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Race 4, Day 18: PSP Logistics set new Clipper Race record in gripping day's racing

22 NOV 2013

Race 4, Day 18: PSP Logistics set new Clipper Race record in gripping day's racing

Race 4, Day 18: PSP Logistics set new Clipper Race record in gripping day's racing

PSP Logistics had much to celebrate yesterday as it found itself a new gear, smashing the golden ‘300 mile in 24 hours’ mark, whilst also setting the new fastest time for the Ocean Sprint of 18 hours and two minutes.

Skipper Chris Hollis remarked: “The wind gods smiled down on us as we passed through the Ocean Sprint course, and the crew worked tirelessly, giving it their all to keep us pushed to the max. We blasted through the water, cracking the magical 300 mile mark. There were smiles and high fives all round when we passed it.”

Commenting on the achievement, Clipper Race Founder and Chairman, Sir Robin Knox-Johnston said: “310 miles in 24 hours is the new all-time Clipper Race record, with an average of 12.9 knots. These new Tony Castro designed Clipper 70 yachts really are flyers. Congratulations to Chris Hollis and the crew of PSP Logistics on establishing the record. Will anyone better it in this Leg?”

Frank Dixie Managing Director of PSP Worldwide Logistics, said: "We pride ourselves on our speed as a business, so it is a source of genuine delight that the boat that bears our name is living up to this reputation. We are so proud of the crew and our skipper who have worked so hard to push the boundaries of the possible and we know they are going to keep this up all the way around the planet.”

After two and a half weeks and 4,000 miles of challenging conditions, the distances to finish for the lead three teams were separated by just three miles at the closest point yesterday. A gripping day of match racing saw OneDLL overtake Henri Lloyd, only for GREAT Britain to later leapfrog both teams, giving it the lead for the first time in this race.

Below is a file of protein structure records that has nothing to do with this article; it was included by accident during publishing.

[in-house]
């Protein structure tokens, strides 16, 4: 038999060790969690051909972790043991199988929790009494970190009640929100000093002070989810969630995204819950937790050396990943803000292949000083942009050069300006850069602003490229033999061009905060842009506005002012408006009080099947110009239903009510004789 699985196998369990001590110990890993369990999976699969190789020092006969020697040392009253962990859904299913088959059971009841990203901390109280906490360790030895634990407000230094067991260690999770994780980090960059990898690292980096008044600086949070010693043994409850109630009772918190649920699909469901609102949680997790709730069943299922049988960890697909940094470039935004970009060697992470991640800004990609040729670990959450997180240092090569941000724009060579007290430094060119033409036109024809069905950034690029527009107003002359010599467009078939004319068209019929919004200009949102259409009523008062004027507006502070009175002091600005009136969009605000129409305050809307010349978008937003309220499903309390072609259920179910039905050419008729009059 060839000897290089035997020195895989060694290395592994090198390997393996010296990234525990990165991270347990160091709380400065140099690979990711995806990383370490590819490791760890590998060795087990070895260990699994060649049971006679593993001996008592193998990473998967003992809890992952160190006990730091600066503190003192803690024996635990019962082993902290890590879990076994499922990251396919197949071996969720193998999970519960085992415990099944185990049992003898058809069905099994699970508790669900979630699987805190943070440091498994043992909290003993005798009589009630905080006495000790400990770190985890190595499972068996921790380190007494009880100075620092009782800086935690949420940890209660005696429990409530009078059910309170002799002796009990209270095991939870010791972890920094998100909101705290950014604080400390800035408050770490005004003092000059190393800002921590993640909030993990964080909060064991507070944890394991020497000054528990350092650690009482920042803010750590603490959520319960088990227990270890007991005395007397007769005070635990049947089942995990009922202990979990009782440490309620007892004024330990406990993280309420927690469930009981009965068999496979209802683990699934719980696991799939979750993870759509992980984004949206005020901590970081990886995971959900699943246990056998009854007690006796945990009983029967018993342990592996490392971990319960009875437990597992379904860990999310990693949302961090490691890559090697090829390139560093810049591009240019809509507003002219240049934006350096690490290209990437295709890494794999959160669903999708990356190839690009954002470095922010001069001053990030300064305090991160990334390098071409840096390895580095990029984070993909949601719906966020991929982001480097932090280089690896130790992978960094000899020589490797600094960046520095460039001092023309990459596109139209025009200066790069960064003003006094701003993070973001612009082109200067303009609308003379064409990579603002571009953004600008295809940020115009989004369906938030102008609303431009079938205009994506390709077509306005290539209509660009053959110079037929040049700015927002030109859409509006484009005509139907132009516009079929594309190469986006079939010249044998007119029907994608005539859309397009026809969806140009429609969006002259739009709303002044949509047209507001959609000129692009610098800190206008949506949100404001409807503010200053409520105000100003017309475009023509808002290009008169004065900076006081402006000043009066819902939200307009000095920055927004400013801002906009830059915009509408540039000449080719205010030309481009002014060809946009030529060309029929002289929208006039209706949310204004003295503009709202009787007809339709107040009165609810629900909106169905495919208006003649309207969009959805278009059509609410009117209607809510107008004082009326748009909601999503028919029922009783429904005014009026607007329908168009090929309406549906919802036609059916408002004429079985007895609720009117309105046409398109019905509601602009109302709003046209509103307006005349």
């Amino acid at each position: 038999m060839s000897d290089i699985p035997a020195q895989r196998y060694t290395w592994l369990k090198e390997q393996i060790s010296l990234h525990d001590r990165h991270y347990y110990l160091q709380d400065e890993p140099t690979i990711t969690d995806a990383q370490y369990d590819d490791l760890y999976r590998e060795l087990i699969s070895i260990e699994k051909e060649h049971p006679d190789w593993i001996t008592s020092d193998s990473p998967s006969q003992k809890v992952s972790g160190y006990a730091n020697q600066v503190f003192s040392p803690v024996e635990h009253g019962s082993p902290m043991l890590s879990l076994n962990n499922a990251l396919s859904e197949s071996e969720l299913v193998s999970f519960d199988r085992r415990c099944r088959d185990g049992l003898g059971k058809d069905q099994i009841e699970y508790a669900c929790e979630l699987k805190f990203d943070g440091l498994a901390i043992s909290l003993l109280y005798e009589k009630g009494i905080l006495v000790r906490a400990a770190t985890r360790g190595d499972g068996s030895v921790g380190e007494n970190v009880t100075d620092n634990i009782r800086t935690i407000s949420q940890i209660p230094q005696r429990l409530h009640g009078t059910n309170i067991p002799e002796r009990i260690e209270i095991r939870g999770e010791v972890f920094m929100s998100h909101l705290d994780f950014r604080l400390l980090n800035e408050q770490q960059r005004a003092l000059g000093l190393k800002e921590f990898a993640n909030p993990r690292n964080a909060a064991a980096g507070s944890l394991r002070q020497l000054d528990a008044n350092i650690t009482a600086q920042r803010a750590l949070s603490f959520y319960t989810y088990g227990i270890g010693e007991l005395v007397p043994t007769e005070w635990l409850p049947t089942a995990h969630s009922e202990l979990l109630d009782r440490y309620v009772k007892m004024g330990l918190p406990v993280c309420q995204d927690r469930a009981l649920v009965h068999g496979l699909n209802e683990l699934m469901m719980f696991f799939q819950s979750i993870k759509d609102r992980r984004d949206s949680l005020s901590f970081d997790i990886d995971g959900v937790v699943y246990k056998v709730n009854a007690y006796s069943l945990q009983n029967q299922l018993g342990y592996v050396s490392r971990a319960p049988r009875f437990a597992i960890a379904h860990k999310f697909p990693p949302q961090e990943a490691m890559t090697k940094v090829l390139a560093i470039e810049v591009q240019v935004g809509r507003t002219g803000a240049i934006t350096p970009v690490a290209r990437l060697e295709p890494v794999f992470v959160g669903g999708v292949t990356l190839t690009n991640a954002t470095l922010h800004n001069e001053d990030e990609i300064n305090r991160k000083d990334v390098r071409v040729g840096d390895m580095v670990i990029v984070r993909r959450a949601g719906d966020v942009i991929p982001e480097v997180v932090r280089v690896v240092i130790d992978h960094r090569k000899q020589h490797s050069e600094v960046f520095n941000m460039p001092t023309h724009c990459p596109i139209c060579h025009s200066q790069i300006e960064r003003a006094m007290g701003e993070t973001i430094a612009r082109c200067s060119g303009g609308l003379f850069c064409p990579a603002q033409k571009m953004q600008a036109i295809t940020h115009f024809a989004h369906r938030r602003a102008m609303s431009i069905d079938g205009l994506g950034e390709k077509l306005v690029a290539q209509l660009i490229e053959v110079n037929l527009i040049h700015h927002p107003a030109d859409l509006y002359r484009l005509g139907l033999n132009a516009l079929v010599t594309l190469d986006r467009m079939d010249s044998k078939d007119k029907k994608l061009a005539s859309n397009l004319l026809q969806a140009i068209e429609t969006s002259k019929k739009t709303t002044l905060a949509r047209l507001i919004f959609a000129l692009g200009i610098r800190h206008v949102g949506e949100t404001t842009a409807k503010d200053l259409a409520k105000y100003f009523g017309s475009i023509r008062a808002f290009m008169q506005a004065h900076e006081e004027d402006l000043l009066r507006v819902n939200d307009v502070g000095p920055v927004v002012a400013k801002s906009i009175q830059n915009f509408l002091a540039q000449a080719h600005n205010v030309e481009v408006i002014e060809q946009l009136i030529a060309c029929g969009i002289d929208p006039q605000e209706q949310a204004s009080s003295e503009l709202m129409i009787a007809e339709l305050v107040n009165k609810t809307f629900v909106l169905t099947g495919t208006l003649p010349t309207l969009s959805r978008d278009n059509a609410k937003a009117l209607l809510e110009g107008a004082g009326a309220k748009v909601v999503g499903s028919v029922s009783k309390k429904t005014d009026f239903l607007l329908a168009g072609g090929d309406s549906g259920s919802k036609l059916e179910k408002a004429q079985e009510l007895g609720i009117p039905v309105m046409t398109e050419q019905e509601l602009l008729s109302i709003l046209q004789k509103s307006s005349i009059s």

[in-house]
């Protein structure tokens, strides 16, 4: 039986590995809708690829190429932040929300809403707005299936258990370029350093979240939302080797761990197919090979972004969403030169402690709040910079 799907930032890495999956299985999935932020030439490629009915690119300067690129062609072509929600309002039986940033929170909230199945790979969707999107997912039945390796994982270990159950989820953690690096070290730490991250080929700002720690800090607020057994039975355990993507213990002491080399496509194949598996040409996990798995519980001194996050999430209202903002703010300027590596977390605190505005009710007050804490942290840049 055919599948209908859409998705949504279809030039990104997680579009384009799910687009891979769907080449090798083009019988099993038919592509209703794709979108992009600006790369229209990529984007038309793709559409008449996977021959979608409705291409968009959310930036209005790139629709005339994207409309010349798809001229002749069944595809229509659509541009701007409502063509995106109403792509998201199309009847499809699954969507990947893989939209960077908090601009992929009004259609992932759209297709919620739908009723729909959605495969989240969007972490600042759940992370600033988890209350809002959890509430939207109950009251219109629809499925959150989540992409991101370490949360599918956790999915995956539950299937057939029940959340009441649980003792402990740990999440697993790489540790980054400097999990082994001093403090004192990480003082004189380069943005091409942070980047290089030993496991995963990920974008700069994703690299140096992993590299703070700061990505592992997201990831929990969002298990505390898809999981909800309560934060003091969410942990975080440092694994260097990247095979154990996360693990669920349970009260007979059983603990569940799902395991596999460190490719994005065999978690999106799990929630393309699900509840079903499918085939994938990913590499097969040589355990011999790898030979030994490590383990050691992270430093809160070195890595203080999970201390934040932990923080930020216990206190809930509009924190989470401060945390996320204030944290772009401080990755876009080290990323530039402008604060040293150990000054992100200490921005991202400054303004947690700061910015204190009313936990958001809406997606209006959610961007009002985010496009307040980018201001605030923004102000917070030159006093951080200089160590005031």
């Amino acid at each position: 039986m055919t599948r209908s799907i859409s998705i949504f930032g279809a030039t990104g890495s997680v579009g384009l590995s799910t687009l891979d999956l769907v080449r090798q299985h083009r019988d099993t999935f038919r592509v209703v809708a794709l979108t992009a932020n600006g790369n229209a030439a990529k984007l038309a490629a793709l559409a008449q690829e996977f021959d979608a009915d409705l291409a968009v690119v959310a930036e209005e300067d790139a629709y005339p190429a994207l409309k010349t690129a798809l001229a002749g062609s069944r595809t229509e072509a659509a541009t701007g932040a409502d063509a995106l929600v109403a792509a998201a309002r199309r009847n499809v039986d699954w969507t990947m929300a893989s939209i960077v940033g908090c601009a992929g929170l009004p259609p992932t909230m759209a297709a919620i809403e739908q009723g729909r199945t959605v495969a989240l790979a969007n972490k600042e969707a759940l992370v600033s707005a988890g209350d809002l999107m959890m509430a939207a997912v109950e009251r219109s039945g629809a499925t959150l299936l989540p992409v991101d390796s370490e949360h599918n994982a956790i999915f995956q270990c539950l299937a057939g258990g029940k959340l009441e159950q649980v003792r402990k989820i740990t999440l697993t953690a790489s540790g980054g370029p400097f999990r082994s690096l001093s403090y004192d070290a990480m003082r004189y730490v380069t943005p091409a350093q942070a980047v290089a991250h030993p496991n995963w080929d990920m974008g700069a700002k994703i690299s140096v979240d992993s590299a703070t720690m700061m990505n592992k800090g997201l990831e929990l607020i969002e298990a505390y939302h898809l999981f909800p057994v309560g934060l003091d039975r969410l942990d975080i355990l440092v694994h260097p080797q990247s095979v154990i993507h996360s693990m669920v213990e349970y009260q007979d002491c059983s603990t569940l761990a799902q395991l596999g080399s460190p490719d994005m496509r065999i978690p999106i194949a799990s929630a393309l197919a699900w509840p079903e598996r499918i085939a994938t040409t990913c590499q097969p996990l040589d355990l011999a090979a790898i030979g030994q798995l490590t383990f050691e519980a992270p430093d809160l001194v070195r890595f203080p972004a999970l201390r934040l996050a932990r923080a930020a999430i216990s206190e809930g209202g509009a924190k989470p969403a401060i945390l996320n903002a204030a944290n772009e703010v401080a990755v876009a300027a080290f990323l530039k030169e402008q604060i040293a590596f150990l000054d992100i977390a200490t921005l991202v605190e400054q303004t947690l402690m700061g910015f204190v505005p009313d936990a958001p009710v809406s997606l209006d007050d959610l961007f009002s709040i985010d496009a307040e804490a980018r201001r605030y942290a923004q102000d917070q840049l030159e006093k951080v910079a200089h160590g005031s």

Commenting on their good performance GREAT Britain skipper Simon Talbot said: “Now comes the difficult part, consolidation. It is one thing gaining the lead, but it will be a very different task maintaining it. The weather up ahead of us is set to be exceptionally light and fickle, looking set to make the closing stages of this race an absolute nail biter.”

Reflecting on an exciting days sailing, Sir Robin Knox-Johnston added: “What a fascinating day at sea this has been. It is remarkable that, after 4,000 miles and all the challenges that Mother Nature has thrown at the fleet, it is still this tight between GREAT Britain, OneDLL, Henri Lloyd and Qingdao who have been in Stealth Mode.”

 “With the high pressure ridge of the Great Australian Bight High positioning itself ahead of the fleet, the drama is far from over yet. I certainly won’t be able to take my eyes off the action over these final days as I look forward to seeing all the teams into Albany.”

Team Garmin started their Ocean Sprint at 06:27 UTC. They are the final team to attempt the challenge and will need to average approximately 13 knots if they are to break PSP Logistics’ record.

Suncream and sunglasses are back out as the teams re-enter the warmer climes of the Indian Ocean, though it will feel far from a vacation as pressure builds on skippers to choose the right path through the upcoming low pressure ridge as they race their final miles to Albany.

The chasing pack will be hoping the forecasted light winds slow down the leaders enough to allow them to catch up and capitalise on their misfortune. 

At 1200 UTC, GREAT Britain (633.7 miles to finish) lead the fleet. OneDLL (641.5 miles) are second and Henri Lloyd (649.9 miles) is now third. 

To read the skipper reports, click here.

For the Race 4 Race Viewer, click here.